Children have been shown to internalise messages about online safety from a young age, highlighting the potential for parents and schools to be influential on their behaviour. [4] Children and young people have said they want schools to take a lead in providing education for social media use, so the UK CMOs encourage the Departments of Education in all four nations to continue their work on including internet safety in the health and relationships curricula. [6] Parents can be great influencers on children’s screen time habits, and it is imperative that they set an example of healthy online behaviours. The UK CMOs commend the work of the Royal College of Paediatrics and Child Health in developing questions and practical tips to support families’ discussion of their screen use. [7] The UK CMOs have also produced advice for parents on how to incorporate screen use into health development. [8]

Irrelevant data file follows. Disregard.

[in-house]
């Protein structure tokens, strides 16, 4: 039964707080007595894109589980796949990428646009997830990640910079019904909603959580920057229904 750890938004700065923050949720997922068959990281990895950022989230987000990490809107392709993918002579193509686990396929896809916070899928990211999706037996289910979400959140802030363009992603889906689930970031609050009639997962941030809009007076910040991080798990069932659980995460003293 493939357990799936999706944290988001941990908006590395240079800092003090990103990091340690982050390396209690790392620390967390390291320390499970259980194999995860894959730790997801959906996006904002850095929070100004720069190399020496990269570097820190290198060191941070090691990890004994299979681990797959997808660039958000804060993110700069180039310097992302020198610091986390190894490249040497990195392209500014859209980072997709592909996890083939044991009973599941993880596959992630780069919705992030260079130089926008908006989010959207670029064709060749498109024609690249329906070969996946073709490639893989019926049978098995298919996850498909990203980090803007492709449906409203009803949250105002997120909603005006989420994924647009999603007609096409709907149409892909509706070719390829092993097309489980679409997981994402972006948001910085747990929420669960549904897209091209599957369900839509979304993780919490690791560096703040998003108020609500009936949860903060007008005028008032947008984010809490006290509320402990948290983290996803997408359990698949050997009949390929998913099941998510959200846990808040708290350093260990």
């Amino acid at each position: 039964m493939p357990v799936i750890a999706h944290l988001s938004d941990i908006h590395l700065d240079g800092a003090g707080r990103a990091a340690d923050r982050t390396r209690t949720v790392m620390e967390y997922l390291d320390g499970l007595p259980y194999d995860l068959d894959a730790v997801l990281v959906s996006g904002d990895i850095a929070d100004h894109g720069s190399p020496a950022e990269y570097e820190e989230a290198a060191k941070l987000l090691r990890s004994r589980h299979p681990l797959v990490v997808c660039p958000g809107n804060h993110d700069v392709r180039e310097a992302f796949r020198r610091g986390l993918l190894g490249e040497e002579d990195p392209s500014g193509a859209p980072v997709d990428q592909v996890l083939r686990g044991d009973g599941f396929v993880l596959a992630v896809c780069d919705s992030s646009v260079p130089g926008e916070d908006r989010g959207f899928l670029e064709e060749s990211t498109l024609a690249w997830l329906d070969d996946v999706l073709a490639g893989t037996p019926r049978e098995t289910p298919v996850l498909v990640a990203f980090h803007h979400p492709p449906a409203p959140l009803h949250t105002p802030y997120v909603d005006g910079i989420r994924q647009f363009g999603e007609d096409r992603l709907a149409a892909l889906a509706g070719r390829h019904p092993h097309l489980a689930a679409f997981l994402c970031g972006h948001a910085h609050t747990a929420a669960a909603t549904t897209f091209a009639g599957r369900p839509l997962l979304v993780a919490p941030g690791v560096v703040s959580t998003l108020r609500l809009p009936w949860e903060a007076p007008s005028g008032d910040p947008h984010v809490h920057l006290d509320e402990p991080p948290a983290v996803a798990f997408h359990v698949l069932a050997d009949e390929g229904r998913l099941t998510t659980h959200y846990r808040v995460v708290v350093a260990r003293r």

To better understand the intersection of screen time and health more comprehensive research should be supported by health bodies and research institutions. An appropriate mechanism for measuring children’s digital engagement needs to be developed, as well as longitudinal studies to assess the temporal relationship between screen time and health and development. Performing meaningful research will rely on provision of anonymised data from technology companies themselves.

Time spent online can be of great benefit to children and young people, providing opportunities for learning and skills development, as well as allowing young people to find support and information. As health professionals we should engage with families and collaborate with industry to ensure our children and young people continue to reap these benefits and do not come to harm.

Lisa Murphy, clinical fellow, Public Health England.